Scot Lehigh

The GOP’s Henry VIII impulse

Rudy Giuliani Rudy Giuliani (Associated Press)
By Scot Lehigh
Globe Columnist / June 8, 2011

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REPUBLICANS HAVE reached the Henry VIII stage of pre-primary politics, that state of nagging discontent when, to a restive eye, figures who beckon from afar seem much more desirable than those who are actually at hand.

Henry felt that way about his various wives. The GOP ambivalence is every bit as bad when even a bumptious blowhard like Donald Trump floated to the top of GOP favorites, before the rapier of ridicule deflated his trial balloon.

Some now turn lonely eyes toward New Jersey, where combative freshman Governor Chris Christie has attracted raves by jousting with public employee unions. Others hope that Rick Perry, the pistol-packing, coyote-slaying jogger and longtime Texas governor, will run for president of a country that he once seemed to suggest his state might secede from. For reasons that remain unclear, a certain R.W.L. Giuliani of New York is said to think the times may call for the man formerly known as America’s mayor to give it another go.

It is, after all, an article of conservative faith that this president has been a colossal failure. Granted, one favorite trope — that Obama has made the United States into an international laughing stock — had to be taken temporarily out of rhetorical rotation after the mission that dispatched Osama bin Laden.

And yet conservative combatants remain convinced that Obama’s effort to extend health care to all Americans, his failure to bring about a speedy recovery from the worst economic calamity since the Great Depression, and his tepidness about tackling a structural deficit a decade in the making almost inevitably spell his defeat.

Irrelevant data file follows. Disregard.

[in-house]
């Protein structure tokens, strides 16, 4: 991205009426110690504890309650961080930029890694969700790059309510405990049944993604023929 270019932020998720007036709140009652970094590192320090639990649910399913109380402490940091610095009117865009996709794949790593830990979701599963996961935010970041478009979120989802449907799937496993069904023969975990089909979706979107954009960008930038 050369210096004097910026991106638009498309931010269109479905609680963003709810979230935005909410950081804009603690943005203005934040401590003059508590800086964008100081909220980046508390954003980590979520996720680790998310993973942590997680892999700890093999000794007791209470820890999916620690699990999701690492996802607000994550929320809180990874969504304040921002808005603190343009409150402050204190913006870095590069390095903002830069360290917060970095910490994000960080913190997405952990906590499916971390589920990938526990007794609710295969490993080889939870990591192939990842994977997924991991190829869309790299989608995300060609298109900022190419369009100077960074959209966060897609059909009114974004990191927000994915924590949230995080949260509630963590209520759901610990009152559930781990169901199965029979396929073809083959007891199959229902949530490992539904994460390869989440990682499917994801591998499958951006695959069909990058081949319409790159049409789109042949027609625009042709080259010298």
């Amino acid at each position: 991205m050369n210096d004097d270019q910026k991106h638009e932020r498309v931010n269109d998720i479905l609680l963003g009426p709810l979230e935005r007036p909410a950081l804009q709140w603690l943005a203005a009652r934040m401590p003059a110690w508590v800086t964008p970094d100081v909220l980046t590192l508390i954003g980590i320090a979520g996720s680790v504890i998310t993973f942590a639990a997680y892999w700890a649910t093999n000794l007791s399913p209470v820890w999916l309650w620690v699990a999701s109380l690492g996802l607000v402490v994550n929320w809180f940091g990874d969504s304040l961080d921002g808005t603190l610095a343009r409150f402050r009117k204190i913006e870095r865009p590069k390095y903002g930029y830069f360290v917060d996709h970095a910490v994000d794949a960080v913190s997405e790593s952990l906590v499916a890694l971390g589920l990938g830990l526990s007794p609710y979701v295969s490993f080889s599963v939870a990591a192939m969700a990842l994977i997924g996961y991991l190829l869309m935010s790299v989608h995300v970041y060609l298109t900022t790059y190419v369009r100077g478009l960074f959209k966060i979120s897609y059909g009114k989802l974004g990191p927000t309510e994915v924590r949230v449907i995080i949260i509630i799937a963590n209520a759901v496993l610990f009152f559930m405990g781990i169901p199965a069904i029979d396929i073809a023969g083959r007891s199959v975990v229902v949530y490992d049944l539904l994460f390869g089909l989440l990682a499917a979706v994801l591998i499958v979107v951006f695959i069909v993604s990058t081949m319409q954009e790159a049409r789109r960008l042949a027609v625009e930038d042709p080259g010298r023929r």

Still, from Haley Barbour to Mitch Daniels to Mike Huckabee to Mike Pence to John Thune, any number of hoped-for hopefuls have chosen not to run. That doesn’t mean Obama won’t face a tough campaign; an incumbent presiding over a struggling economy seldom earns easy reelection. But it does mean this: Those who would actually have to put their prestige on the line don’t necessarily share the notion that Obama is easily beaten.

And so the Republican Party faces a dilemma. The figures who would be the most appealing general election candidates don’t excite the party’s base, while those who do are difficult to see as potential presidents.

Consider Sarah Palin. When frontrunner-by-default Mitt Romney announced his candidacy in New Hampshire last Thursday, some pundits thought she had rained on Romney’s parade by taking her wandering-through-history tour to the Granite States that same day.

Meanwhile, a new Washington Post-ABC News poll shows that Palin would instantly be competitive with Romney if she entered the race.

The view here is that Palin is unlikely to run. But even if she does, having her in would actually be good for Romney. Although Palin has her fans among social conservatives, most people realize she’s unqualified by experience, knowledge, or temperament to be president.

In the short term, a Palin candidacy would no doubt attract enormous attention — and frame the Republican race as Romney versus Palin. But over time, it would drive realistic Republicans into Romney’s arms.

“She remains kind of a controversial figure,’’ former Massachusetts governor Paul Cellucci says, diplomatically, “and when you are taking on an incumbent president, you don’t really want to nominate a controversial figure.’’

Cellucci, who’ll be with Giuliani if he jumps in, puts his guy, plus Romney and Tim Pawlenty, in the category of serious, solid candidates. After Giuliani’s underwhelming 2008 outing, former Utah Governor Jon Huntsman, who recently resigned as Obama’s ambassador to China to explore a candidacy, seems more likely to round out the serious trio. That said, when I mentioned Huntsman to former Granite State governor and state party chairman John Sununu last week, he scoffed. “There’s no Republican who is going to be a Huntsman person; he’s an Obama-ite,’’ said Sununu, who says he’s deciding between Romney and Pawlenty.

But though different observers slice the field somewhat differently, the reality is that the party’s Henry VIII impulse is as predictable as it is unproductive. The GOP has several plausible candidates — and they are figures who don’t need to be courted or cajoled from afar.

Scot Lehigh can be reached at